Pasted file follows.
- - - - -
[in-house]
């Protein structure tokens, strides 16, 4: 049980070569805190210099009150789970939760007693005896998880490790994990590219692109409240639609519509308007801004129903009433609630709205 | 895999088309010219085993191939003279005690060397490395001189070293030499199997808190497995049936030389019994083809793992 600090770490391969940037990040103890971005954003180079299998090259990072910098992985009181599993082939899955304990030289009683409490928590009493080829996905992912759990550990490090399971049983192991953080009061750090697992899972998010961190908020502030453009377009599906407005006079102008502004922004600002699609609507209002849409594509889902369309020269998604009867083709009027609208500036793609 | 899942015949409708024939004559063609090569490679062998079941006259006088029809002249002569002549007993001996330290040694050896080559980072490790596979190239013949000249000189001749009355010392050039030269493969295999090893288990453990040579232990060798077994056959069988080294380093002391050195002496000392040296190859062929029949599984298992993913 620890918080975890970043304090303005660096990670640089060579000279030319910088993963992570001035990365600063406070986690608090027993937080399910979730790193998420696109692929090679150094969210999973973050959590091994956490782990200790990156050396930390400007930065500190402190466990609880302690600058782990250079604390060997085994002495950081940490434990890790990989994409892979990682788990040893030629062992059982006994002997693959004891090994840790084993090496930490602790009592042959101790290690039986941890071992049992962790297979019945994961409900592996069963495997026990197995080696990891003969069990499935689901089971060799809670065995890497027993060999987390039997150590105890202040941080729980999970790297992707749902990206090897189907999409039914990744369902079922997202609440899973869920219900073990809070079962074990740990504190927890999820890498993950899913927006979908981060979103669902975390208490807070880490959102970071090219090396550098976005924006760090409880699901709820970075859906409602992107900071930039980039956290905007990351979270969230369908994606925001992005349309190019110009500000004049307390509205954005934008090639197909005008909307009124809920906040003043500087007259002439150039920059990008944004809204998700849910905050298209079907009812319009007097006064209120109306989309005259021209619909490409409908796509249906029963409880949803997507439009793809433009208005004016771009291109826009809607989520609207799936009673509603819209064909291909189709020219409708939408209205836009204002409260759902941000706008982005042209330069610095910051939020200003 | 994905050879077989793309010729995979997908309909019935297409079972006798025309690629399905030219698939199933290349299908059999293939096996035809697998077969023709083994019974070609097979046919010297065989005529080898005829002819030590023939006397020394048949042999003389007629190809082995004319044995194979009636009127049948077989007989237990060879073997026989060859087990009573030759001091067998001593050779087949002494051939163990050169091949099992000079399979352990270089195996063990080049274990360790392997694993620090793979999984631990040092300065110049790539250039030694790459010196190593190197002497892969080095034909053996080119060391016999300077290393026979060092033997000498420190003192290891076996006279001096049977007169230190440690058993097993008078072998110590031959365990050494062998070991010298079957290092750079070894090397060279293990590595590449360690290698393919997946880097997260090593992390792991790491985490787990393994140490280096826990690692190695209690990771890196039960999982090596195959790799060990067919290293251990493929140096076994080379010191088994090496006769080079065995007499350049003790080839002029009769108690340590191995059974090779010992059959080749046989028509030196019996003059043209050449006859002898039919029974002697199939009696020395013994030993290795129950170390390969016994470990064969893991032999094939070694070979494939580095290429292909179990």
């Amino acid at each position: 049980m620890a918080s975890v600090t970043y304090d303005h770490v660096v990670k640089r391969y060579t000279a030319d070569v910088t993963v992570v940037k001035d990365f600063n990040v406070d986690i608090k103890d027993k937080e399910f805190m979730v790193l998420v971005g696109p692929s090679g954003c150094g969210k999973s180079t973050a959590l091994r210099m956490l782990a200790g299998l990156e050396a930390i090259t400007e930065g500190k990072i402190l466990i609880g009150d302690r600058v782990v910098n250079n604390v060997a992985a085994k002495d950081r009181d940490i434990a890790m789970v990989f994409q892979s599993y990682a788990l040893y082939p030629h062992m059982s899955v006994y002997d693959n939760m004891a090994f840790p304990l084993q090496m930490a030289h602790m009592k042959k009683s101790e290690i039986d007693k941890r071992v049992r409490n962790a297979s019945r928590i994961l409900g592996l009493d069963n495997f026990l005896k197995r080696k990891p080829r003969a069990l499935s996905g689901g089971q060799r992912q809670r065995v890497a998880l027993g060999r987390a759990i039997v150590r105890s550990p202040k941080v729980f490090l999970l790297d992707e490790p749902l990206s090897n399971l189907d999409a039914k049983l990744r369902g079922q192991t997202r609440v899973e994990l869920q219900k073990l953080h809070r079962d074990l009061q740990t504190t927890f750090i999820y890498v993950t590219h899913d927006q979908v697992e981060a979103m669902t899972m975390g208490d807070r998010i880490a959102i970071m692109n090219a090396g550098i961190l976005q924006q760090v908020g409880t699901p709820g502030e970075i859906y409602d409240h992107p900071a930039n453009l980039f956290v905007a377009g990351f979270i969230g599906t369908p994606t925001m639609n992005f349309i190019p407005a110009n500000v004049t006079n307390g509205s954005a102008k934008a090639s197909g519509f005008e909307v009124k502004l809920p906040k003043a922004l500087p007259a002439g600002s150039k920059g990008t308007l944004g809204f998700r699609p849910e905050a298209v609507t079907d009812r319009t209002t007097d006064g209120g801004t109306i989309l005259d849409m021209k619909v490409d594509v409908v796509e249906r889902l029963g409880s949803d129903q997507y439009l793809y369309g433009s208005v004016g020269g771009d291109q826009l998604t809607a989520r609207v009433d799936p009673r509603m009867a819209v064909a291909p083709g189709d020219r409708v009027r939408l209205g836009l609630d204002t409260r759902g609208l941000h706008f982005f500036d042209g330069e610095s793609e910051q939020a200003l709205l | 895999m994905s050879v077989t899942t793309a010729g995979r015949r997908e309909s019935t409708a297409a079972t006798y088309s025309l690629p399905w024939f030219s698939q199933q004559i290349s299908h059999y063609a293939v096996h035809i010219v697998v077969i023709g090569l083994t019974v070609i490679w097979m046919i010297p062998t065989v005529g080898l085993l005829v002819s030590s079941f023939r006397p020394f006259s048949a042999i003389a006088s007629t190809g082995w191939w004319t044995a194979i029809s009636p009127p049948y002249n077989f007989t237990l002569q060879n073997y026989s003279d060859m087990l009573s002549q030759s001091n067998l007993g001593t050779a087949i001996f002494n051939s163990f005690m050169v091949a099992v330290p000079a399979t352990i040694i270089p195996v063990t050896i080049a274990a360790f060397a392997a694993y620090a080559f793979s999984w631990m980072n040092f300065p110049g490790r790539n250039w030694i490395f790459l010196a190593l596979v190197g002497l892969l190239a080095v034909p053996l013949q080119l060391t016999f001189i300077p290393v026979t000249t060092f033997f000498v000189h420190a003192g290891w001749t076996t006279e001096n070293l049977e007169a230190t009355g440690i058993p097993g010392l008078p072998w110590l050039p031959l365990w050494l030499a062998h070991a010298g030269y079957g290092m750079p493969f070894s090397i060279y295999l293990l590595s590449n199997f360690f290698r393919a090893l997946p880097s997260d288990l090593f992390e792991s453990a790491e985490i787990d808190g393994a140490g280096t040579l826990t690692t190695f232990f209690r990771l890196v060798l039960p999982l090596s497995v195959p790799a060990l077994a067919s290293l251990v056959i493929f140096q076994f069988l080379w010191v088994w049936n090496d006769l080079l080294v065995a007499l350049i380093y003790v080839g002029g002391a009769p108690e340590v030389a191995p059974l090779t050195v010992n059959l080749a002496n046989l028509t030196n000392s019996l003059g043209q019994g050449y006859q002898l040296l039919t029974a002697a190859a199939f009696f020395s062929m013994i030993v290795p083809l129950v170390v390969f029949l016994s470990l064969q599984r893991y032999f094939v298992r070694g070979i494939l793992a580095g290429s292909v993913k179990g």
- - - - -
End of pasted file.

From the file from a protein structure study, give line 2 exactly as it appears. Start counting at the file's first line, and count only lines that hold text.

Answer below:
């Protein structure tokens, strides 16, 4: 049980070569805190210099009150789970939760007693005896998880490790994990590219692109409240639609519509308007801004129903009433609630709205 | 895999088309010219085993191939003279005690060397490395001189070293030499199997808190497995049936030389019994083809793992 600090770490391969940037990040103890971005954003180079299998090259990072910098992985009181599993082939899955304990030289009683409490928590009493080829996905992912759990550990490090399971049983192991953080009061750090697992899972998010961190908020502030453009377009599906407005006079102008502004922004600002699609609507209002849409594509889902369309020269998604009867083709009027609208500036793609 | 899942015949409708024939004559063609090569490679062998079941006259006088029809002249002569002549007993001996330290040694050896080559980072490790596979190239013949000249000189001749009355010392050039030269493969295999090893288990453990040579232990060798077994056959069988080294380093002391050195002496000392040296190859062929029949599984298992993913 620890918080975890970043304090303005660096990670640089060579000279030319910088993963992570001035990365600063406070986690608090027993937080399910979730790193998420696109692929090679150094969210999973973050959590091994956490782990200790990156050396930390400007930065500190402190466990609880302690600058782990250079604390060997085994002495950081940490434990890790990989994409892979990682788990040893030629062992059982006994002997693959004891090994840790084993090496930490602790009592042959101790290690039986941890071992049992962790297979019945994961409900592996069963495997026990197995080696990891003969069990499935689901089971060799809670065995890497027993060999987390039997150590105890202040941080729980999970790297992707749902990206090897189907999409039914990744369902079922997202609440899973869920219900073990809070079962074990740990504190927890999820890498993950899913927006979908981060979103669902975390208490807070880490959102970071090219090396550098976005924006760090409880699901709820970075859906409602992107900071930039980039956290905007990351979270969230369908994606925001992005349309190019110009500000004049307390509205954005934008090639197909005008909307009124809920906040003043500087007259002439150039920059990008944004809204998700849910905050298209079907009812319009007097006064209120109306989309005259021209619909490409409908796509249906029963409880949803997507439009793809433009208005004016771009291109826009809607989520609207799936009673509603819209064909291909189709020219409708939408209205836009204002409260759902941000706008982005042209330069610095910051939020200003 | 994905050879077989793309010729995979997908309909019935297409079972006798025309690629399905030219698939199933290349299908059999293939096996035809697998077969023709083994019974070609097979046919010297065989005529080898005829002819030590023939006397020394048949042999003389007629190809082995004319044995194979009636009127049948077989007989237990060879073997026989060859087990009573030759001091067998001593050779087949002494051939163990050169091949099992000079399979352990270089195996063990080049274990360790392997694993620090793979999984631990040092300065110049790539250039030694790459010196190593190197002497892969080095034909053996080119060391016999300077290393026979060092033997000498420190003192290891076996006279001096049977007169230190440690058993097993008078072998110590031959365990050494062998070991010298079957290092750079070894090397060279293990590595590449360690290698393919997946880097997260090593992390792991790491985490787990393994140490280096826990690692190695209690990771890196039960999982090596195959790799060990067919290293251990493929140096076994080379010191088994090496006769080079065995007499350049003790080839002029009769108690340590191995059974090779010992059959080749046989028509030196019996003059043209050449006859002898039919029974002697199939009696020395013994030993290795129950170390390969016994470990064969893991032999094939070694070979494939580095290429292909179990």